Please use this identifier to cite or link to this item: https://hdl.handle.net/10356/83300
Title: Simultaneous polymerization and adhesion under hypoxia in sickle cell disease
Authors: Papageorgiou, Dimitrios P.
Abidi, Sabia Z.
Chang, Hung-Yu
Li, Xuejin
Kato, Gregory J.
Karniadakis, George E.
Suresh, Subra
Dao, Ming
Keywords: Dissipative Particle Dynamics
Sickle Cell Adhesion Dynamics
Engineering::Materials
Issue Date: 2018
Source: Papageorgiou, D. P., Abidi, S. Z., Chang, H.-Y., Li, X., Kato, G. J., Karniadakis, G. E., . . . Dao, M. (2018). Simultaneous polymerization and adhesion under hypoxia in sickle cell disease. Proceedings of the National Academy of Sciences, 115(38), 9473-9478. doi:10.1073/pnas.1807405115
Series/Report no.: Proceedings of the National Academy of Sciences
Abstract: Polymerization and adhesion, dynamic processes that are hallmarks of sickle cell disease (SCD), have thus far been studied in vitro only separately. Here, we present quantitative results of the simultaneous and synergistic effects of adhesion and polymerization of deoxygenated sickle hemoglobin (HbS) in the human red blood cell (RBC) on the mechanisms underlying vasoocclusive pain crisis. For this purpose, we employ a specially developed hypoxic microfluidic platform, which is capable of inducing sickling and unsickling of RBCs in vitro, to test blood samples from eight patients with SCD. We supplemented these experimental results with detailed molecular-level computational simulations of cytoadherence and biorheology using dissipative particle dynamics. By recourse to image analysis techniques, we characterize sickle RBC maturation stages in the following order of the degree of adhesion susceptibility under hypoxia: sickle reticulocytes in circulation (SRs) → sickle mature erythrocytes (SMEs) → irreversibly sickled cells (ISCs). We show that (i) hypoxia significantly enhances sickle RBC adherence; (ii) HbS polymerization enhances sickle cell adherence in SRs and SMEs, but not in ISCs; (iii) SRs exhibit unique adhesion dynamics where HbS fiber projections growing outward from the cell surface create multiple sites of adhesion; and (iv) polymerization stimulates adhesion and vice versa, thereby establishing the bidirectional coupling between the two processes. These findings offer insights into possible mechanistic pathways leading to vasoocclusion crisis. They also elucidate the processes underlying the onset of occlusion that may involve circulating reticulocytes, which are more abundant in hemolytic anemias due to robust compensatory erythropoiesis.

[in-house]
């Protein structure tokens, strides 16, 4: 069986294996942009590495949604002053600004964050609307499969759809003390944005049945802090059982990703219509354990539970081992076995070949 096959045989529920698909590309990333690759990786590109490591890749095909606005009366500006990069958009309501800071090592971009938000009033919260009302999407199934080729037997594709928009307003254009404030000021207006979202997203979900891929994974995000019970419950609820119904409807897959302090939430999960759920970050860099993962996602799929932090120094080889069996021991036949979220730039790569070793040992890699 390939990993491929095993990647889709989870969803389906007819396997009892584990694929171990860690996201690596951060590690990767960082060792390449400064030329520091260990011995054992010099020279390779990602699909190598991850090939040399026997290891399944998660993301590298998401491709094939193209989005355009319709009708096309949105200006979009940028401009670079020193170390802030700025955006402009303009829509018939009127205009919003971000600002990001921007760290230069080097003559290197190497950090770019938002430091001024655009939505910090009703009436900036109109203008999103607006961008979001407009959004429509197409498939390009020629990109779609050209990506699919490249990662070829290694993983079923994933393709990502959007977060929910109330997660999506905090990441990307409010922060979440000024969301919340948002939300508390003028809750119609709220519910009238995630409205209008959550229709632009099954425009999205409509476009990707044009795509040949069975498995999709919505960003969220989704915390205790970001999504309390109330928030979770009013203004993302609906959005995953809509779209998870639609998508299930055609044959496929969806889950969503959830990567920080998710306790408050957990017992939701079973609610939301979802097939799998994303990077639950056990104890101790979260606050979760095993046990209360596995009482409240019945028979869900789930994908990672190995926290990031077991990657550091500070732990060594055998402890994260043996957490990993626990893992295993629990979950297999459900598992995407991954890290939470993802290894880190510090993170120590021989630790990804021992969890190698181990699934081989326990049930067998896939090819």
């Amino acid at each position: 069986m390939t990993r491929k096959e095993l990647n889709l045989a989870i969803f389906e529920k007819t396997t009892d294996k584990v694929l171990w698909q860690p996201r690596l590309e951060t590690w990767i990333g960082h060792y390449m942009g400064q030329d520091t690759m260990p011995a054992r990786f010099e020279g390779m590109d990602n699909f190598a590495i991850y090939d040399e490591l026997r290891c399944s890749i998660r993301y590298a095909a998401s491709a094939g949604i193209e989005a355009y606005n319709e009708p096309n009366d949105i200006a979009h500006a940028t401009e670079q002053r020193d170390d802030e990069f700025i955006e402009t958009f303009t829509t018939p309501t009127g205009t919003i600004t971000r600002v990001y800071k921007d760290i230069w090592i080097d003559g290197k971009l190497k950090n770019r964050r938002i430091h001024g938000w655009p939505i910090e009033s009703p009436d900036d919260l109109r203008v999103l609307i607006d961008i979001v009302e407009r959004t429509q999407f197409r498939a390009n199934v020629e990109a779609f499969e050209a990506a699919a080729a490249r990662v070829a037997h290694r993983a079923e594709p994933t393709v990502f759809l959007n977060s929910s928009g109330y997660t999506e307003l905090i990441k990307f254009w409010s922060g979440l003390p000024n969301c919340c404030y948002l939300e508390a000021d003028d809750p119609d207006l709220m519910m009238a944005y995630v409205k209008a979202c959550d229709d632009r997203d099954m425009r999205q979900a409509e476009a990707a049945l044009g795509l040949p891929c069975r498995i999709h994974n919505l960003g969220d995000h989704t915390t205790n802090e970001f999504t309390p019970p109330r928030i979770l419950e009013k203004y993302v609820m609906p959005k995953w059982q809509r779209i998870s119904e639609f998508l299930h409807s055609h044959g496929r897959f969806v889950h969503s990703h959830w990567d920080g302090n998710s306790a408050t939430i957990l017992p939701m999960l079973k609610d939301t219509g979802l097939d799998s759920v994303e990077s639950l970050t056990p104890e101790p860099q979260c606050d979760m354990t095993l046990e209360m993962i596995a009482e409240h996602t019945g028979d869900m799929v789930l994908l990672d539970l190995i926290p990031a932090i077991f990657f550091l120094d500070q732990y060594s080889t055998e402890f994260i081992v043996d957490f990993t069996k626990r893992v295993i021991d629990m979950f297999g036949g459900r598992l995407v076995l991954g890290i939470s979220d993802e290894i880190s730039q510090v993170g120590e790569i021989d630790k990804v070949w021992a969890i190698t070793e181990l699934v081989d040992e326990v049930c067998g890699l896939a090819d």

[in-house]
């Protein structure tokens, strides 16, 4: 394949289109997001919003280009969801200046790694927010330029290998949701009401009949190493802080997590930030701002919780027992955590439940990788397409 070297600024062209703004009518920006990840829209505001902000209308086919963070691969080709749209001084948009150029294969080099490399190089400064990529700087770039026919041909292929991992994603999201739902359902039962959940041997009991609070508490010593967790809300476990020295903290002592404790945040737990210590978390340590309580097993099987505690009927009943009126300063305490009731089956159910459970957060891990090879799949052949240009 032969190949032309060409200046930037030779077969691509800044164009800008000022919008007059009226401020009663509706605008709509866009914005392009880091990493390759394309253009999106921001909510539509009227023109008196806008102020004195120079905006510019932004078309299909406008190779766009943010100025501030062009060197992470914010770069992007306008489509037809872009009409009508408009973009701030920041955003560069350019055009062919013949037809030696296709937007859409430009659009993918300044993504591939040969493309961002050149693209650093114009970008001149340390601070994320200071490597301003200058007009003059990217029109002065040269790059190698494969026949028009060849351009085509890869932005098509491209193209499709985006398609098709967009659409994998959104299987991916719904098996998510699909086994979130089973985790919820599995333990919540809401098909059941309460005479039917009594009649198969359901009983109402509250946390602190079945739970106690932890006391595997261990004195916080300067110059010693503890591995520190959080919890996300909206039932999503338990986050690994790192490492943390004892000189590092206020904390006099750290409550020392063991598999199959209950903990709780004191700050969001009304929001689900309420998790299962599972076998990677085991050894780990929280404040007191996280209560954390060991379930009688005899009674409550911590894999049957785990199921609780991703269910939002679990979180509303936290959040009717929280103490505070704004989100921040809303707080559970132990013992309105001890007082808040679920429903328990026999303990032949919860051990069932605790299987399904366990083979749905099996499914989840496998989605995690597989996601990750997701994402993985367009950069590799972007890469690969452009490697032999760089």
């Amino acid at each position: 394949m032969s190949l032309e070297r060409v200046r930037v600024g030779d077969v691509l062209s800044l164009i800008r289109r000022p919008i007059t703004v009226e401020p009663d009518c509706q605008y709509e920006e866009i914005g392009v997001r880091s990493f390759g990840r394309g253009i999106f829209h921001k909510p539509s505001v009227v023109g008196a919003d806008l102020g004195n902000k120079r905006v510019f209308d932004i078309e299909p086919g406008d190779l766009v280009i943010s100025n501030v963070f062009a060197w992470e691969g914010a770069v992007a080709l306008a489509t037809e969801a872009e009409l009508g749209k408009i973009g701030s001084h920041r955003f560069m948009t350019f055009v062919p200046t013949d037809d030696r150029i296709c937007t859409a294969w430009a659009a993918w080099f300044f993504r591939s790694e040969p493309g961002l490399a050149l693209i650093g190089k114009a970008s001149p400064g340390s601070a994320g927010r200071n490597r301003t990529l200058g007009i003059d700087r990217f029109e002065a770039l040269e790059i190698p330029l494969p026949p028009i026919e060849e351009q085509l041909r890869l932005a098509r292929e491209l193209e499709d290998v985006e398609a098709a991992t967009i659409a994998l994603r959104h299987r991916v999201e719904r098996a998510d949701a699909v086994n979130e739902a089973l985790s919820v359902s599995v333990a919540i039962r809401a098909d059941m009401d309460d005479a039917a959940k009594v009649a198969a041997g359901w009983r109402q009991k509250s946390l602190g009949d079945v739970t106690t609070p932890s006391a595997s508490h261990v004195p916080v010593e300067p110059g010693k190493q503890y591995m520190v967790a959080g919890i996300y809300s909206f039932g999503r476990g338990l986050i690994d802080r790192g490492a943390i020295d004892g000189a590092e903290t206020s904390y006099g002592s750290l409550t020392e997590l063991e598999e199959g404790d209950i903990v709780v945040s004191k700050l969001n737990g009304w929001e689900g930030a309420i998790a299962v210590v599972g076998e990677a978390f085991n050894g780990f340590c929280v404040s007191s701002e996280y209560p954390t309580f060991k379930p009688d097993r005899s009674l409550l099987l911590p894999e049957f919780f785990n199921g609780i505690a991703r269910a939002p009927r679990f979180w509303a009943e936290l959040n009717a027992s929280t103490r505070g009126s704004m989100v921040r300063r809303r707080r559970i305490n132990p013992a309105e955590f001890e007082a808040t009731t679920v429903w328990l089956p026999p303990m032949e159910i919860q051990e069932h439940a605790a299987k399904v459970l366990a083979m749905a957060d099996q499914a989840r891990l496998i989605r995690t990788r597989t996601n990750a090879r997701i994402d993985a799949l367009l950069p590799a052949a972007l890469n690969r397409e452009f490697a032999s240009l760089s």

URI: https://hdl.handle.net/10356/83300
http://hdl.handle.net/10220/50096
ISSN: 0027-8424
DOI: 10.1073/pnas.1807405115
Schools: School of Materials Science & Engineering 
Rights: © 2018 the Author(s). Published by PNAS. This open access article is distributed under Creative Commons Attribution-NonCommercial-NoDerivatives License 4.0 (CC BY-NC-ND).
Fulltext Permission: open
Fulltext Availability: With Fulltext
Appears in Collections:MSE Journal Articles

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